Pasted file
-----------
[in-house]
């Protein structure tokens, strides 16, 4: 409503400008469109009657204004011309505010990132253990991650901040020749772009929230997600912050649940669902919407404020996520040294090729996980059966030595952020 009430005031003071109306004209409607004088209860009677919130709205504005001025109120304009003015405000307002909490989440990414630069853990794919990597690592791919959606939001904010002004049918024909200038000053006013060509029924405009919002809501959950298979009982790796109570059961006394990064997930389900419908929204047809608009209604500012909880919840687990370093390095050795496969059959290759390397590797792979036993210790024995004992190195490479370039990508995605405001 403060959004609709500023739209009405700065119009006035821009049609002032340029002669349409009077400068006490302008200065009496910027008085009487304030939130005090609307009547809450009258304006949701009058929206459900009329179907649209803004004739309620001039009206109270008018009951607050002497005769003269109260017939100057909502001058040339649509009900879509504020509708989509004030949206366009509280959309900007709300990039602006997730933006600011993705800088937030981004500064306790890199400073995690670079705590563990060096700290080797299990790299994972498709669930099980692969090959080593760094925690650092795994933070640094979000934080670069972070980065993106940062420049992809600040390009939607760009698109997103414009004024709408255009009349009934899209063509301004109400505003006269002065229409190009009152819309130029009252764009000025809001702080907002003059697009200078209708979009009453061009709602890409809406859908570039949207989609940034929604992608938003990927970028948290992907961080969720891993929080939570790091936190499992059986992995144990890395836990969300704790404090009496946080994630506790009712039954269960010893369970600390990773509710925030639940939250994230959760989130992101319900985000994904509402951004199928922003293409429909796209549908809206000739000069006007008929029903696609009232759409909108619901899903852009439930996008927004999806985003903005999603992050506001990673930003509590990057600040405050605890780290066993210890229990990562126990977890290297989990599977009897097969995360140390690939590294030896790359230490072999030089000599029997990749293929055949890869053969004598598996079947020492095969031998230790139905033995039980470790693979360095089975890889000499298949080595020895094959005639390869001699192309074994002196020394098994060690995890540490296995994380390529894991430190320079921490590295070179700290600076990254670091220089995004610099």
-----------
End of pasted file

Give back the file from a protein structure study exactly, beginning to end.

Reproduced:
[in-house]
């Protein structure tokens, strides 16, 4: 409503400008469109009657204004011309505010990132253990991650901040020749772009929230997600912050649940669902919407404020996520040294090729996980059966030595952020 009430005031003071109306004209409607004088209860009677919130709205504005001025109120304009003015405000307002909490989440990414630069853990794919990597690592791919959606939001904010002004049918024909200038000053006013060509029924405009919002809501959950298979009982790796109570059961006394990064997930389900419908929204047809608009209604500012909880919840687990370093390095050795496969059959290759390397590797792979036993210790024995004992190195490479370039990508995605405001 403060959004609709500023739209009405700065119009006035821009049609002032340029002669349409009077400068006490302008200065009496910027008085009487304030939130005090609307009547809450009258304006949701009058929206459900009329179907649209803004004739309620001039009206109270008018009951607050002497005769003269109260017939100057909502001058040339649509009900879509504020509708989509004030949206366009509280959309900007709300990039602006997730933006600011993705800088937030981004500064306790890199400073995690670079705590563990060096700290080797299990790299994972498709669930099980692969090959080593760094925690650092795994933070640094979000934080670069972070980065993106940062420049992809600040390009939607760009698109997103414009004024709408255009009349009934899209063509301004109400505003006269002065229409190009009152819309130029009252764009000025809001702080907002003059697009200078209708979009009453061009709602890409809406859908570039949207989609940034929604992608938003990927970028948290992907961080969720891993929080939570790091936190499992059986992995144990890395836990969300704790404090009496946080994630506790009712039954269960010893369970600390990773509710925030639940939250994230959760989130992101319900985000994904509402951004199928922003293409429909796209549908809206000739000069006007008929029903696609009232759409909108619901899903852009439930996008927004999806985003903005999603992050506001990673930003509590990057600040405050605890780290066993210890229990990562126990977890290297989990599977009897097969995360140390690939590294030896790359230490072999030089000599029997990749293929055949890869053969004598598996079947020492095969031998230790139905033995039980470790693979360095089975890889000499298949080595020895094959005639390869001699192309074994002196020394098994060690995890540490296995994380390529894991430190320079921490590295070179700290600076990254670091220089995004610099």